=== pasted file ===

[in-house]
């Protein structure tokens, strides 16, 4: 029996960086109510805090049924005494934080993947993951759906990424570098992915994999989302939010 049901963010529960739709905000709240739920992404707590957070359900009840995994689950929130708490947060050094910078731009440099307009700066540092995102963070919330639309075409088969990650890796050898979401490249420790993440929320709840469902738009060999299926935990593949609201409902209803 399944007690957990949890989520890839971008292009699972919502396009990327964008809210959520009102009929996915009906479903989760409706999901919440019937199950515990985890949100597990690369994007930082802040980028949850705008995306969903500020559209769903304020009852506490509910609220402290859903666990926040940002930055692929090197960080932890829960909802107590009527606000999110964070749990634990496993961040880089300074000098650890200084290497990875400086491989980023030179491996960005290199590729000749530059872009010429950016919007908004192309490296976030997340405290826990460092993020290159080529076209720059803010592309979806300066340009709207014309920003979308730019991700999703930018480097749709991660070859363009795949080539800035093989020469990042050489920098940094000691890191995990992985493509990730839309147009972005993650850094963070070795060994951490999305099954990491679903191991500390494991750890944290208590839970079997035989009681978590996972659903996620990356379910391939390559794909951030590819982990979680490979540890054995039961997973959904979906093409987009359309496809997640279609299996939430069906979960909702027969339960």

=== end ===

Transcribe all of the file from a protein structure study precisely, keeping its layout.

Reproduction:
[in-house]
């Protein structure tokens, strides 16, 4: 029996960086109510805090049924005494934080993947993951759906990424570098992915994999989302939010 049901963010529960739709905000709240739920992404707590957070359900009840995994689950929130708490947060050094910078731009440099307009700066540092995102963070919330639309075409088969990650890796050898979401490249420790993440929320709840469902738009060999299926935990593949609201409902209803 399944007690957990949890989520890839971008292009699972919502396009990327964008809210959520009102009929996915009906479903989760409706999901919440019937199950515990985890949100597990690369994007930082802040980028949850705008995306969903500020559209769903304020009852506490509910609220402290859903666990926040940002930055692929090197960080932890829960909802107590009527606000999110964070749990634990496993961040880089300074000098650890200084290497990875400086491989980023030179491996960005290199590729000749530059872009010429950016919007908004192309490296976030997340405290826990460092993020290159080529076209720059803010592309979806300066340009709207014309920003979308730019991700999703930018480097749709991660070859363009795949080539800035093989020469990042050489920098940094000691890191995990992985493509990730839309147009972005993650850094963070070795060994951490999305099954990491679903191991500390494991750890944290208590839970079997035989009681978590996972659903996620990356379910391939390559794909951030590819982990979680490979540890054995039961997973959904979906093409987009359309496809997640279609299996939430069906979960909702027969339960």